Old Route 17
Old Route 17

We had a gorgeous view of the river as we crossed on an old bridge, and we had a nice lunch break on a dead end path before turning back toward camp.

Brian, John, Arianne and Karen
Brian, John, Arianne and Karen

Another crew split. Three of the seven remaining teams (we started the morning with 11 bikes) took the wet alternate back toward the park … a wooded double-track that was nearly as much water as dirt. We got wet feet and muddy bikes but no one took a bath this year.

Bike Wash and Wet Feet Ahead!
Bike Wash and Wet Feet Ahead!

Back in the park that evening, we had our third food-fest of the weekend and our second warm and toasty campfire.

campfire

 

Monday morning saw the last of the weekend leftovers coming out and starting to disappear. Dessert for breakfast was not uncommon, but just as well … we needed fuel for the last bit of riding before breaking camp and heading home. Some of the group did a lake loop and some went to Thunder Rocks. Mark and Lynn joined Team Grinch for a gentle cruise to the top via Patterson Trail where we split. Karen and I took a nice ride alone back to camp via the Ridge Run. The ridge is beautiful this time of year with the fall colors exploding in the park. We paused for a moment to soak in the fall colors before heading down to the connection leading to the Bova ski hill.

Fall Colors on the Ridge
Fall Colors on the Ridge

I took the opportunity to test the new brakes by heading straight down the ski slope! Even with the weight and inertia of a tandem team, the new Avid BB7’s were able to bring us to a complete stop half way down the mountain without the slightest fade or squeal … or doing an endo. TEST PASSED, we are ready to take the Grinch out west again next summer and loaded for touring  —>> Canada section of the Great Divide Mountain Bike Route!

The Last Summer Ride

According to the celestial calendar’s, summer is now over in North America. We know there are plenty of wonderful riding days ahead this year (and more than you’d think if you ride fatbikes) but at least officially, we’ve transitioned to “fall”. To wrap up the summer season, my local club offered some nice scheduled rides and I couldn’t pass up the Letchworth – Arcade ride. It’s an 89 mile hilly route in Western New York starting from Mt. Morris: “The Best Little Town by a Dam Site”.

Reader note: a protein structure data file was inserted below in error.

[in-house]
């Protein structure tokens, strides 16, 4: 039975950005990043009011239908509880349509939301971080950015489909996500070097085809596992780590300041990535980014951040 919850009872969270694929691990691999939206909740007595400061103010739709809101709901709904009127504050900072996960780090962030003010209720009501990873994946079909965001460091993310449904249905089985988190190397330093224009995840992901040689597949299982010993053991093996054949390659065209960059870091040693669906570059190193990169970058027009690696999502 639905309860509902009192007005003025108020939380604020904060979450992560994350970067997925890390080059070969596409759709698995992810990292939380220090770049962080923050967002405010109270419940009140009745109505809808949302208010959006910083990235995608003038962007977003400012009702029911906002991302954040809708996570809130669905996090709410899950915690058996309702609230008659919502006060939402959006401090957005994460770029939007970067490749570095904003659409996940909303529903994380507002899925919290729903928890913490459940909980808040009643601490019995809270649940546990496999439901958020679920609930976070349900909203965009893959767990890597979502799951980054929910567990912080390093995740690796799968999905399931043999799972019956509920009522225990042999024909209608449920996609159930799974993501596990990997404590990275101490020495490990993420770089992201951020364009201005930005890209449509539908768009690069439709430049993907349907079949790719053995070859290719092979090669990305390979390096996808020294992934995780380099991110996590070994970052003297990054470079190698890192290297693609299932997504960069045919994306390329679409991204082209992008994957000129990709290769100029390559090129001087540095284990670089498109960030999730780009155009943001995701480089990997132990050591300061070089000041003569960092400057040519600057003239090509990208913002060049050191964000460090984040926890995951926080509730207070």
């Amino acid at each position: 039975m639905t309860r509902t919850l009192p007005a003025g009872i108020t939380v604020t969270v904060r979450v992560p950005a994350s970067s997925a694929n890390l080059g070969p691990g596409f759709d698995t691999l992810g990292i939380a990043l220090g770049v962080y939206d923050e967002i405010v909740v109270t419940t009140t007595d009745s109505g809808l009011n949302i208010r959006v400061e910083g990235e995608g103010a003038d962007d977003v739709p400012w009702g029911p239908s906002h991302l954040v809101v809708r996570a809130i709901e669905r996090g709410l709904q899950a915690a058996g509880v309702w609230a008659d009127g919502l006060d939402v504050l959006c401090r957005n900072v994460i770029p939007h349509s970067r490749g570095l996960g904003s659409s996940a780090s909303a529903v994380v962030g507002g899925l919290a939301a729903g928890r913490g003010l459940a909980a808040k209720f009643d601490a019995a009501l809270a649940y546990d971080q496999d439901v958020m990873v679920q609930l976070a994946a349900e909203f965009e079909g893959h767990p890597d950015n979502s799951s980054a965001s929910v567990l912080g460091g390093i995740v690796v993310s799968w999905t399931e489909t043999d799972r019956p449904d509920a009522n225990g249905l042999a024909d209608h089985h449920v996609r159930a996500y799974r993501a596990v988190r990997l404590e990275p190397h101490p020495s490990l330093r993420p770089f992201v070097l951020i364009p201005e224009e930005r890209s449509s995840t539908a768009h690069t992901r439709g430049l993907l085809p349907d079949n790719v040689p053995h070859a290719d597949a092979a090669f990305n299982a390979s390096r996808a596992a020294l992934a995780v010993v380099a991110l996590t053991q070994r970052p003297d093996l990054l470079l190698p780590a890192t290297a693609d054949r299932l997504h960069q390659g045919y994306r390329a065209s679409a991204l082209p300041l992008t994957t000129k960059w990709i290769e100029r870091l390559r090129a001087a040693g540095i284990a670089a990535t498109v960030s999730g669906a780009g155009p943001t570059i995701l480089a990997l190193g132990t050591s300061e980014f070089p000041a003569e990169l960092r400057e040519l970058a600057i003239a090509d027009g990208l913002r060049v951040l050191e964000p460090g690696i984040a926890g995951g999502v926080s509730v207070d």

Yes, Mt. Morris IS little, and IS by a dam … the one that backs up the Genesee River in the Letchworth State Park gorge. Letchworth is touted as New York’s “Grand Canyon of the East”, but so is the Pine River gorge in Pennsylvania, so go ahead bureaucrats – duke it out.

In any case, Letchworth IS a fantastic site (sight) and makes a great start location for this ride. The first part of the ride weaves southbound down the main park road past some spectacular overlooks …

Letchworth State Park
Letchworth State Park

and exits the park at the Castile entrance. As the route heads south through the park, it begins climbing the Niagara Escarpment, the same geologic structure that creates the Niagara Falls to the west. Once clear of the park and up into the hills, the route reaches the plateau of the escarpment and farm fields abound.

Upstate New York farm
Upstate New York farm

The terrain continues to roll as the route heads west, crossing a series of ridges on the way to Arcade. There’s a huge wind farm near Bliss NY, and I stopped there briefly on top to devour a banana and enjoy the view.

Wind Farm in Bliss NY
Wind Farm in Bliss NY

Once in Arcade, visitors can view, or RIDE the Arcade and Attica steam locomotive …

Arcade Attica Railroad
Arcade Attica Railroad

… or simply enjoy a bite to eat in a quaint downtown devoid of fast-food joints. Turning back east, the route crosses many ridges, one of which is decorated by the Wethersfield wind farm …

Wethersfild Wind Farm
Wethersfild Wind Farm

… the old, but nearly extinct hamlet of Hermitage …

Old Church in Hermitage NY
Old Church in Hermitage NY

 

Really Old!
Really Old!

… and if one was adventuous, a selection of dirt road detours.

Gotta go ... Can't resist!
Gotta go … Can’t resist!

the route swings by Silver Lake where I recharge with a vanilla shake.

Refuel!
Refuel!

Eventually, the ride re-enters Letchworth State Park and again passes by the Mt. Morris Dam …

Mt. Morris Dam
Mt. Morris Dam

… and an optional side trip along the Genesee Valley Greenway into Mt. Morris …

Genesee Valley Greenway
Genesee Valley Greenway

… and past the Livingston county administration buildings.

Yeah ... looks "official"
Yeah … looks “official”

Nice day. Great weather. Summer ends, but Fall Colors Begin!